Nov032013 review 3.11.2013

Following her first three Strong Winds books, Julia Jones has written a wonderful continuation of her children's adventure tales, this one centering on one of the lesser characters, Luke. Imaginative, bright & curious, Luke faces challenges that show him his own inner strength. Beginning with a serious injury to his father, leaving Luke unsupervised aboard a docked boat, the plot includes mystery, a trio of foreign characters with an agenda of revenge, and new friends, both young and old. Jones uses a little-known historical event, the Battle of Sole Bay, in which the Dutch attacked English ships. Basing some of the modern-day action of the tale on that event, Jones brings a connection between real history & her well-written, strong story. Luke's inner thoughts are familiar, reminding us of our own young teen years; worrying about his ability to handle the responsibilities he is taking on, wishing he had done things differently, and wondering if the events unfolding are somehow his fault. Throughout a series of unexpected twists, Luke pulls on his inner strength, finds & works with new allies, and succeeds in the end. Jones' writing has matured as she has added to the series. This is a book filled with complex ideas, deep connections and clear, strong narrative. Scenes near the end of the book, aboard a boat attempting to cross the North Sea in stormy weather, are outstanding. Reviews of Jones' earlier books have mentioned a connection to the writing of Arthur Ransome. In The Lion of Sole Bay, we are once again aboard a small boat on the storm-ridden North Sea, as in Ransome's We Didn't Mean to go to Sea. As well. her antagonist, a revenge-crazed woman from the Netherlands, reminds us of Missee Lee, Ransome's Chinese pirate leader. Missee Lee redeems herself by showing her humanistic side at the end of the book by the same name; Jones' Elsevier does not, making her one of a long list of characters one would rather not meet on a dark night. This book is appropriate for middle-school ages and up. Be sure to read the Sole Bay Lectures included at the end of the book to understand the story even better!


The Bookbag review by Sue Magee October 2013

Luke wasn't going away with his mother and brother at half-term. He was planning on spending it with his father restoring an old fishing boat on Fynn Creek. His mother dropped him off on her way to the airport and he sped away to the boat to wait for his father. Angel needed excitement and that was how she ended up in the locked boatyard with some lads and it was their larking around which knocked the prop from under a boat which then toppled and trapped a workman. The lads dashed away with Angel's screams to ring for an ambulance ringing in their ears. Angel stayed with the man until she heard the sirens. The man was Luke's father.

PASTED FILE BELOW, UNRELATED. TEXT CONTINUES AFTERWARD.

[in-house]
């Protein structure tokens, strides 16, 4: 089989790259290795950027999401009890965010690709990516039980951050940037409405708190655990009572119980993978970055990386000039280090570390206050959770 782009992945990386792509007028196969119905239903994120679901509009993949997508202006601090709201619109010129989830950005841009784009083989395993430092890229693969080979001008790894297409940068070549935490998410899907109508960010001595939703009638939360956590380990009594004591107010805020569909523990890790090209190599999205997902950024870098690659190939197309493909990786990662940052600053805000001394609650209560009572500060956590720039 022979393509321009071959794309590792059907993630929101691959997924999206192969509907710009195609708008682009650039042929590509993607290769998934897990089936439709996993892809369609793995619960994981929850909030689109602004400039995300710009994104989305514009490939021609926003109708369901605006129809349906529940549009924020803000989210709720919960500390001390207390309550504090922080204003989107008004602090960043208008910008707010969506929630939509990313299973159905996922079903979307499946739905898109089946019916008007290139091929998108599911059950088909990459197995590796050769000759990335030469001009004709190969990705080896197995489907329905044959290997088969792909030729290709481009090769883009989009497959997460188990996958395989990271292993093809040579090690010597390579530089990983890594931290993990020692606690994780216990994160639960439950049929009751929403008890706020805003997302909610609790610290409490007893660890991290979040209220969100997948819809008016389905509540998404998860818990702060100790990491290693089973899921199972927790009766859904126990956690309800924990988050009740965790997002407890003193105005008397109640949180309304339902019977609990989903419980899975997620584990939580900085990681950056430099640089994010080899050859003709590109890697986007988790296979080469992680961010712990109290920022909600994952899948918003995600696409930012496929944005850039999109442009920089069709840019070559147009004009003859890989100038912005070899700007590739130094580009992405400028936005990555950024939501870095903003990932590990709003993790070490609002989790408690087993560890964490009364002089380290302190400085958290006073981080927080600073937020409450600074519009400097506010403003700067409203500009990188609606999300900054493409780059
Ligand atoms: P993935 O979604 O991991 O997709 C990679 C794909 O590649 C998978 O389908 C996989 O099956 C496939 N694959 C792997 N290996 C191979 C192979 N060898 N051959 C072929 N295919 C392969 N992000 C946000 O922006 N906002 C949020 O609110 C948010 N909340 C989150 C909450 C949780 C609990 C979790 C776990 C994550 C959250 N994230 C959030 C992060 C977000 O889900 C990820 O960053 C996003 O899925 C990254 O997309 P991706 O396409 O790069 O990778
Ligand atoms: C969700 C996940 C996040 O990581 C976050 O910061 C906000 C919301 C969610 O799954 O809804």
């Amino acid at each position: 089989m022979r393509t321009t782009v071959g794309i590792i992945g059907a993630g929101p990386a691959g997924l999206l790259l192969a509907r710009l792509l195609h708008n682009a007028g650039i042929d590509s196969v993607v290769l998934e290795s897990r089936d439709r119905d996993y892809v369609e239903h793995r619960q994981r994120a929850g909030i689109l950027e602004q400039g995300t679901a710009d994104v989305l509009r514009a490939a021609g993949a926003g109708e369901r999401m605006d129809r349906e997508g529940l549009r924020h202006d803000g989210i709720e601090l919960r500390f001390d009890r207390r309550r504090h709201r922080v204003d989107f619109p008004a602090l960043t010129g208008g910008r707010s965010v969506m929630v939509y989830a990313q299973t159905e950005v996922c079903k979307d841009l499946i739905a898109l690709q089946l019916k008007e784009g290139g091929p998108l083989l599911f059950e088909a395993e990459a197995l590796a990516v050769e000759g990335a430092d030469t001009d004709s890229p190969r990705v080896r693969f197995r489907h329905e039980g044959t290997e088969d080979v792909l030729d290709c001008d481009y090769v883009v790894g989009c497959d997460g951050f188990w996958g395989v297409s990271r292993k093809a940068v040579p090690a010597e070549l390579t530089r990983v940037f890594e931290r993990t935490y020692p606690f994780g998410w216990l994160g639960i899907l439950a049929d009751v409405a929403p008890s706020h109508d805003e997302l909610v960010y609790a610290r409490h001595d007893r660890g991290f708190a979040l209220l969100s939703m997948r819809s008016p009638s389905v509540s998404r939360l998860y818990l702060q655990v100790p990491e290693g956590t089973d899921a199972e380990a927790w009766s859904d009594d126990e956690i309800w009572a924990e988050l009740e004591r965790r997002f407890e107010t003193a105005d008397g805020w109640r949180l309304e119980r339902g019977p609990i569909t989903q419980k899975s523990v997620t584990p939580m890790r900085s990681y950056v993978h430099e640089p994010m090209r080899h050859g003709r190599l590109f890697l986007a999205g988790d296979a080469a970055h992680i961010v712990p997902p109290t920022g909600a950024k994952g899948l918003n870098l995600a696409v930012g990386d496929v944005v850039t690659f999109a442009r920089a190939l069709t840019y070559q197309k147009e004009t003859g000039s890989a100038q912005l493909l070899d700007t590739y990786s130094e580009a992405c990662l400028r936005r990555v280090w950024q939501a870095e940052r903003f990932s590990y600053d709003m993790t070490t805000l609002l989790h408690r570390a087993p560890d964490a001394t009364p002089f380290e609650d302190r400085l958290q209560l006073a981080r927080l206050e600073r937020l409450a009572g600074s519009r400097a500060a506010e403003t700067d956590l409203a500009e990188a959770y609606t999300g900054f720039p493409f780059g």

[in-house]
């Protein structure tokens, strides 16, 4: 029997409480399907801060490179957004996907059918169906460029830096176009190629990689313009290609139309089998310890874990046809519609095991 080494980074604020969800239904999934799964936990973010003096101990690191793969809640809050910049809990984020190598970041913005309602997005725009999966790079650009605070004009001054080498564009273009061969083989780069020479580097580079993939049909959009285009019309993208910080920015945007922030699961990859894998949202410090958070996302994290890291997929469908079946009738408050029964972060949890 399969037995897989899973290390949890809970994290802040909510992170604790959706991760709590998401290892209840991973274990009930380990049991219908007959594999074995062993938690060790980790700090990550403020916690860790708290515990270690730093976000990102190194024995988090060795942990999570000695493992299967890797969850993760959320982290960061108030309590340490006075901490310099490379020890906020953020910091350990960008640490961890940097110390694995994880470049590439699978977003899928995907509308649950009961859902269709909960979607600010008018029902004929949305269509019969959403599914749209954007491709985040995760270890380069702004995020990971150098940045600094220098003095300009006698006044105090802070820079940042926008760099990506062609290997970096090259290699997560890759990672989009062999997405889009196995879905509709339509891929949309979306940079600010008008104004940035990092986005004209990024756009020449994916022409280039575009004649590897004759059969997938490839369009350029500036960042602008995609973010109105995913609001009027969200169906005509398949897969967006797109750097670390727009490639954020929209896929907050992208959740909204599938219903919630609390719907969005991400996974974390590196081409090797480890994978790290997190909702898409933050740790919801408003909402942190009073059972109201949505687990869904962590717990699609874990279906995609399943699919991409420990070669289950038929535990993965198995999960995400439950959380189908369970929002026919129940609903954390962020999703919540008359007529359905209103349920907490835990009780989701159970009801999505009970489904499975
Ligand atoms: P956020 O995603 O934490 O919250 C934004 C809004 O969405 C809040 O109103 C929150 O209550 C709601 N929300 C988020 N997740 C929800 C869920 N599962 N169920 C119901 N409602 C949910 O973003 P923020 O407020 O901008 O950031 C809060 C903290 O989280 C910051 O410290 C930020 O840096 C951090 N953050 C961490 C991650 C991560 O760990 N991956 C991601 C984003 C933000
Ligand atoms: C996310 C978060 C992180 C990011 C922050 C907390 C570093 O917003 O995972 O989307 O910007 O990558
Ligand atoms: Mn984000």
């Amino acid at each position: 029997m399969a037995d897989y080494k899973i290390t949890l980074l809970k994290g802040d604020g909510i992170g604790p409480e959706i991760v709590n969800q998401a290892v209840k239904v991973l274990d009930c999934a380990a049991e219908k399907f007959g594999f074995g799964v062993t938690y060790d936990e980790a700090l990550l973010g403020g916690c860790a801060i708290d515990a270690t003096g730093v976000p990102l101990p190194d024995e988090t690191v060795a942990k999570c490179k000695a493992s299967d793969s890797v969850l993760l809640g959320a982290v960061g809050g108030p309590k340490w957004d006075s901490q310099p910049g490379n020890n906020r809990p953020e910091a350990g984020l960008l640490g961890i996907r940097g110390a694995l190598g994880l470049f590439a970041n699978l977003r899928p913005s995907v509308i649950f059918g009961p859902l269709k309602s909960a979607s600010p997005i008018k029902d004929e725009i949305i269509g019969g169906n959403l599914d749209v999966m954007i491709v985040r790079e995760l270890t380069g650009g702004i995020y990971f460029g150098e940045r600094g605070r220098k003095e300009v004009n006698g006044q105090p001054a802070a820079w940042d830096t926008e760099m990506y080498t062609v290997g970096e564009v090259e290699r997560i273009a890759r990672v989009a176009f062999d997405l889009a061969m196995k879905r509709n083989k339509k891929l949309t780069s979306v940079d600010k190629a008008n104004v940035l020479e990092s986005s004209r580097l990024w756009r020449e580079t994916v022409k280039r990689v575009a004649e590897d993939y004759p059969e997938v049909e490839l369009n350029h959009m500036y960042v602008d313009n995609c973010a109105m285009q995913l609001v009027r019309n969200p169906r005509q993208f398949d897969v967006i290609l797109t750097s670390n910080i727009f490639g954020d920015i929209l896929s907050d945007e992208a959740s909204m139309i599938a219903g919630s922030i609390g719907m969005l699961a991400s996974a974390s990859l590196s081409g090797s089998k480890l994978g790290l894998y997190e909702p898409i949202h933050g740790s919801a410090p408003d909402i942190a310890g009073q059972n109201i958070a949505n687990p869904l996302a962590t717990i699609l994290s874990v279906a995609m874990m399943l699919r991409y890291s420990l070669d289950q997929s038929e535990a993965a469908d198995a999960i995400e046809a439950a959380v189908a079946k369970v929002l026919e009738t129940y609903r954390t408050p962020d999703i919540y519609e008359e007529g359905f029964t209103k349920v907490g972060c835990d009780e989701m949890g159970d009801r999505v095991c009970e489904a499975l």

We've met Luke before in the Strong Winds Trilogy and we certainly know the area around Fynn Creek and the River Deben, but this time we're going to dig a little deeper as the story is based on research into the provenance of a carved figure which has been a Suffolk pub sign for about three hundred years. It was originally from a warship which was captured in the course of the Battle of Sole Bay in 1672. In our story it seems that the animosity which arose from the battle between the English and the Dutch hasn't entirely worked itself out and the women living on the boat berthed next to Luke on Fynn Creek seem not to be quite as innocent as they would have everyone believe.

Julia Jones is an exceptional author but she has two great strengths when it comes to writing adventure books for tweens. She understands boys in the pre-teen age group and brings them off the page brilliantly. When you read about Luke you willknow him. He's not yet a man but he's certainly not a boy any longer and he's got all the strengths and insecurities which go with the territory. He's a wonderful creation and you want to hug him but sense that you might have to settle for a manly punch on the shoulder. I loved Angel too - the girl who can't seem to do right but who has a sense of what's right which could shame many adults. I particularly felt for her parents, who so want to do their best for their daughter but who must feel that they're fighting a losing battle on occasions.

Her other strength is water. She never dumbs down when she's talking about boats or the water on which they sail (or any other time, actually!) and you'll sense exactly what it's like to be in a boat, whether it's in a kayak in the calm water of Fynn Creek or an out-of-control boat on the North Sea. Add to this an adventure story which had me biting my nails and some elegant twists and turns in the story all accompanied by wonderful illustrations from Claudia Myatt and I'm sure that you'll understand why I feel more than a little bit enthusiastic about the book! I'd like to thank the publishers for sending a copy to the Bookbag.

The Strong winds Trilogy begins with The Salt-Stained Book. If you haven't read it, you really should.